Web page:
Trotsky's view, in fact, was that the property relations were potentially progressive. Imperialism should not be allowed to destroy that progressive potential, but working class revolution was necessary to realise the potential. 'In order that nationalised property in the occupied areas as well as in the USSR become a basis for genuinely progressive, that is to say socialist development, it is necessary to overthrow the Moscow bureaucracy' (Trotsky). The USSR 'as a whole' - property relations plus bureaucratic tyranny - was a reactionary force.

Trotsky and his comrades categorically repudiated and denounced the 'pro-Soviet' propaganda of the professional friends of the Soviet Union - among them long-time Fabian enemies of Marxism in Britain like the Webbs and Shaw. The Trotskyists did not indulge in propaganda about the wonders worked by the nationalised economy, because they knew that would imply a shamefaced endorsement of 'socialism in one country'.

Of course, we supported the Vietnamese, for example, against imperialism, despite the Stalinist leadership. In the case of Afghanistan there is nothing to support but a very isolated Stalinist middle-class leadership, and the brutal extension of Kremlin power.

To say that the overthrow of already established nationalised property by imperialist intervention is reactionary and should be resisted is one thing. It is another to support the Russian bureaucracy against the people of an invaded country. We say to imperialism: hands off Afghanistan. We can't, or we should not, say that to the people of Afghanistan.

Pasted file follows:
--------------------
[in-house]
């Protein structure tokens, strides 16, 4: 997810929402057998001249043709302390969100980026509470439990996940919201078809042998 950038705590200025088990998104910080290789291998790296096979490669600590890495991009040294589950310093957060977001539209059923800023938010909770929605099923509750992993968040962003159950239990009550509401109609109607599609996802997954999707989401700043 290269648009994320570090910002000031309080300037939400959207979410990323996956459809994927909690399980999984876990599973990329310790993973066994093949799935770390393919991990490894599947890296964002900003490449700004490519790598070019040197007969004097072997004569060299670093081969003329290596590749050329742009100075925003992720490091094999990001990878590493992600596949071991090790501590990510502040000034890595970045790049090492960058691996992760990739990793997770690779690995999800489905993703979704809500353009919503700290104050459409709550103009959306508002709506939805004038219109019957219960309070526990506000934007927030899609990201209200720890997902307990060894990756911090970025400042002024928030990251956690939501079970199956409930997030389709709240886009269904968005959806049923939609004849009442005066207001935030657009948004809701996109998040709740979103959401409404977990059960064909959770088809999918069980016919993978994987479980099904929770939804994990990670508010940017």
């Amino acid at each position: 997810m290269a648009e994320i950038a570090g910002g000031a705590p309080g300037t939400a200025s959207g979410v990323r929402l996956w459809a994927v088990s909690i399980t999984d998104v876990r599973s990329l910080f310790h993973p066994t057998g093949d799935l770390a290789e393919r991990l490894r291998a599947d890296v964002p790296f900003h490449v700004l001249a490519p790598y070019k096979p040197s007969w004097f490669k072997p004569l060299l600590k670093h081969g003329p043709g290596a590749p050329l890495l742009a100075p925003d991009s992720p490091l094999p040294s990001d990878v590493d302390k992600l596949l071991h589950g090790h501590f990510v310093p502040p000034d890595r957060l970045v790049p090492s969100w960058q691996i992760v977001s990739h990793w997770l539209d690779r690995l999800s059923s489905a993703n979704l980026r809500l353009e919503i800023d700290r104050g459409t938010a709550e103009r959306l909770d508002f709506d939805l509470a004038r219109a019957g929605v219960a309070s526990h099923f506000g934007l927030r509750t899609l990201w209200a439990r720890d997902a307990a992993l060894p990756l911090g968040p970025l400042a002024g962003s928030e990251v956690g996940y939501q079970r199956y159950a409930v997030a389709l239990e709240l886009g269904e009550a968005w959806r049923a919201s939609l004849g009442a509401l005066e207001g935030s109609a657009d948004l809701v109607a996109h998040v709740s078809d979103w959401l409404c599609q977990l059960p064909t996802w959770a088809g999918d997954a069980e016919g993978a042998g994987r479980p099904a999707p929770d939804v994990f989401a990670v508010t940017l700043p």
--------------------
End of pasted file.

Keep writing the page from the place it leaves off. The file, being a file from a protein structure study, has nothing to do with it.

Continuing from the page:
The view that Stalinist collectivism contains progressive or potentially progressive elements compared to imperialism or imperialist-backed alternatives is one thing. To slip from that into the view that the Stalinist regime is progressive even while it atomises and oppresses the working class and the plebeian population, is another. That is to accept the bureaucracy as the protagonist of history - for the 'next stage'. It is a reactionary and elitist position. No wonder Woods finds himself talking about the 'dark masses' of Afghanistan.


Many would-be Trotskyists think that Trotsky supported Stalin's expansion into Poland and Finland in 1939-40, and sometimes they cite this as authority for supporting the USSR in Afghanistan.

Nothing of the sort is true. Trotsky denounced Stalin's expansion, but also argued that the whole issue had to be seen in the context of the world war then in progress, in which attempts by imperialism to certain in the very short term. He regarded Finland as an outpost of Anglo-French imperialism.